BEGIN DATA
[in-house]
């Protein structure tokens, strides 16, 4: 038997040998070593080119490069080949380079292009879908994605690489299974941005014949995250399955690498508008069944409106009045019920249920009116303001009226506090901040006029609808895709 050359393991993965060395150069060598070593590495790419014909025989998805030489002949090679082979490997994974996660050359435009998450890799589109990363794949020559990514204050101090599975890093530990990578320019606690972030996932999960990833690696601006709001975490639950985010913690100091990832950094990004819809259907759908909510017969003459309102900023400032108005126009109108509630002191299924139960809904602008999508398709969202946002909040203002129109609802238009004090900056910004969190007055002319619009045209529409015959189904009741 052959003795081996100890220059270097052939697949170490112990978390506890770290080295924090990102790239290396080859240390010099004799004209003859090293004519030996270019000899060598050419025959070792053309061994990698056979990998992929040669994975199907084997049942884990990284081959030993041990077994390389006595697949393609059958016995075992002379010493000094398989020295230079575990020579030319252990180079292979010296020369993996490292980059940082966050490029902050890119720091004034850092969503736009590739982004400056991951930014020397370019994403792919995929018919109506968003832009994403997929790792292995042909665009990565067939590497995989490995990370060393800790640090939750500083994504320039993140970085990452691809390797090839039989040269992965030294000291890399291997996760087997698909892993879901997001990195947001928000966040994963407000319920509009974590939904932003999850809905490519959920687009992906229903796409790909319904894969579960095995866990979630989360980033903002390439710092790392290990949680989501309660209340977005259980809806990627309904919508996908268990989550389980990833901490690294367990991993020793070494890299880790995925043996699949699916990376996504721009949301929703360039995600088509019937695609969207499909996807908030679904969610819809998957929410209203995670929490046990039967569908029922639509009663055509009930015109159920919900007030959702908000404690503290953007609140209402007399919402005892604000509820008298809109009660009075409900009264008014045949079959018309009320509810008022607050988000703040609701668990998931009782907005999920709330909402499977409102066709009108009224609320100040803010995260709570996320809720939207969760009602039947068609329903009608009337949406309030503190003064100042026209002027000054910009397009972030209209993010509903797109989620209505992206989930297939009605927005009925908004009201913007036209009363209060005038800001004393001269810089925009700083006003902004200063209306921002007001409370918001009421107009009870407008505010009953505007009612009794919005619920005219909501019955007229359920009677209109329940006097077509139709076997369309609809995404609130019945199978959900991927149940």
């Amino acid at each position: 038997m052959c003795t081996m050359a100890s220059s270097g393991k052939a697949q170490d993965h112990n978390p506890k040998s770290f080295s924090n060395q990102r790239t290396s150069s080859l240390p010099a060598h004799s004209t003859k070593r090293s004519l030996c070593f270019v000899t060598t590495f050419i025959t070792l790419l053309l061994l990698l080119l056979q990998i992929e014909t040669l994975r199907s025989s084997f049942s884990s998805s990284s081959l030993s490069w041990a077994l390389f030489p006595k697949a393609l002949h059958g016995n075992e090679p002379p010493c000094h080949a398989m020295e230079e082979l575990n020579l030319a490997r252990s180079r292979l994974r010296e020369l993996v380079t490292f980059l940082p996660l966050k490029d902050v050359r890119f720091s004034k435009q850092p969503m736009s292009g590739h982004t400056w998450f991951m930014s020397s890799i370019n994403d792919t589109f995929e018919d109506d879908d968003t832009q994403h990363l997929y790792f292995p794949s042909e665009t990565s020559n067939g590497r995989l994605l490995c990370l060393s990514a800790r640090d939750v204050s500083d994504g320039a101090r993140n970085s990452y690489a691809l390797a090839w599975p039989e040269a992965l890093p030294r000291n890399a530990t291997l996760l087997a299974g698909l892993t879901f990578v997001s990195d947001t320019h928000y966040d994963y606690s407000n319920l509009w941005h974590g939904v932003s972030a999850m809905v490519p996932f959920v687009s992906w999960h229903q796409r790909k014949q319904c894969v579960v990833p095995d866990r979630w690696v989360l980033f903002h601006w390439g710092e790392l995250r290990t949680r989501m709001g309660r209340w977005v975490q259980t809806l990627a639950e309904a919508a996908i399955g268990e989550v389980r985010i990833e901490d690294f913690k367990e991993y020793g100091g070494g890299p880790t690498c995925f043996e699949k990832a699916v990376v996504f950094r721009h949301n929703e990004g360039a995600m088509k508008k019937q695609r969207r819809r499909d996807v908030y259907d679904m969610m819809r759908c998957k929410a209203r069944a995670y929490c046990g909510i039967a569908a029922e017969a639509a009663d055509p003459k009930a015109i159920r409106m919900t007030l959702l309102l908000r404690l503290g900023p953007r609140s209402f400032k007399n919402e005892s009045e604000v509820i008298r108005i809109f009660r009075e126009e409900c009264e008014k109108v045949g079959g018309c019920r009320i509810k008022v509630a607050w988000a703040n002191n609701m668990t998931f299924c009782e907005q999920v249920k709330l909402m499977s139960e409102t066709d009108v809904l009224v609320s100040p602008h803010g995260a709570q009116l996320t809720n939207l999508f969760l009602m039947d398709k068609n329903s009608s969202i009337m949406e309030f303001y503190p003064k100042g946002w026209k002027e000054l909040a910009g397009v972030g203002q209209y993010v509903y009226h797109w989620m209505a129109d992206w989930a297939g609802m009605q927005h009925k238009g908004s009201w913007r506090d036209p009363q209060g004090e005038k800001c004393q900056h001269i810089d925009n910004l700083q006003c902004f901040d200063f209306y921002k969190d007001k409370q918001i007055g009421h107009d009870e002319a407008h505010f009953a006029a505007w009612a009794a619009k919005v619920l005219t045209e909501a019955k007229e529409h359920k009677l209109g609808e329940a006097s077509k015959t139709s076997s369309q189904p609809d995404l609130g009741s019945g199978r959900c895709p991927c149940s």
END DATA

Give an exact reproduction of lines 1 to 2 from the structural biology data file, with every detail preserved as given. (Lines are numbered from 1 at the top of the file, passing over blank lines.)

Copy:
[in-house]
């Protein structure tokens, strides 16, 4: 038997040998070593080119490069080949380079292009879908994605690489299974941005014949995250399955690498508008069944409106009045019920249920009116303001009226506090901040006029609808895709 050359393991993965060395150069060598070593590495790419014909025989998805030489002949090679082979490997994974996660050359435009998450890799589109990363794949020559990514204050101090599975890093530990990578320019606690972030996932999960990833690696601006709001975490639950985010913690100091990832950094990004819809259907759908909510017969003459309102900023400032108005126009109108509630002191299924139960809904602008999508398709969202946002909040203002129109609802238009004090900056910004969190007055002319619009045209529409015959189904009741 052959003795081996100890220059270097052939697949170490112990978390506890770290080295924090990102790239290396080859240390010099004799004209003859090293004519030996270019000899060598050419025959070792053309061994990698056979990998992929040669994975199907084997049942884990990284081959030993041990077994390389006595697949393609059958016995075992002379010493000094398989020295230079575990020579030319252990180079292979010296020369993996490292980059940082966050490029902050890119720091004034850092969503736009590739982004400056991951930014020397370019994403792919995929018919109506968003832009994403997929790792292995042909665009990565067939590497995989490995990370060393800790640090939750500083994504320039993140970085990452691809390797090839039989040269992965030294000291890399291997996760087997698909892993879901997001990195947001928000966040994963407000319920509009974590939904932003999850809905490519959920687009992906229903796409790909319904894969579960095995866990979630989360980033903002390439710092790392290990949680989501309660209340977005259980809806990627309904919508996908268990989550389980990833901490690294367990991993020793070494890299880790995925043996699949699916990376996504721009949301929703360039995600088509019937695609969207499909996807908030679904969610819809998957929410209203995670929490046990039967569908029922639509009663055509009930015109159920919900007030959702908000404690503290953007609140209402007399919402005892604000509820008298809109009660009075409900009264008014045949079959018309009320509810008022607050988000703040609701668990998931009782907005999920709330909402499977409102066709009108009224609320100040803010995260709570996320809720939207969760009602039947068609329903009608009337949406309030503190003064100042026209002027000054910009397009972030209209993010509903797109989620209505992206989930297939009605927005009925908004009201913007036209009363209060005038800001004393001269810089925009700083006003902004200063209306921002007001409370918001009421107009009870407008505010009953505007009612009794919005619920005219909501019955007229359920009677209109329940006097077509139709076997369309609809995404609130019945199978959900991927149940």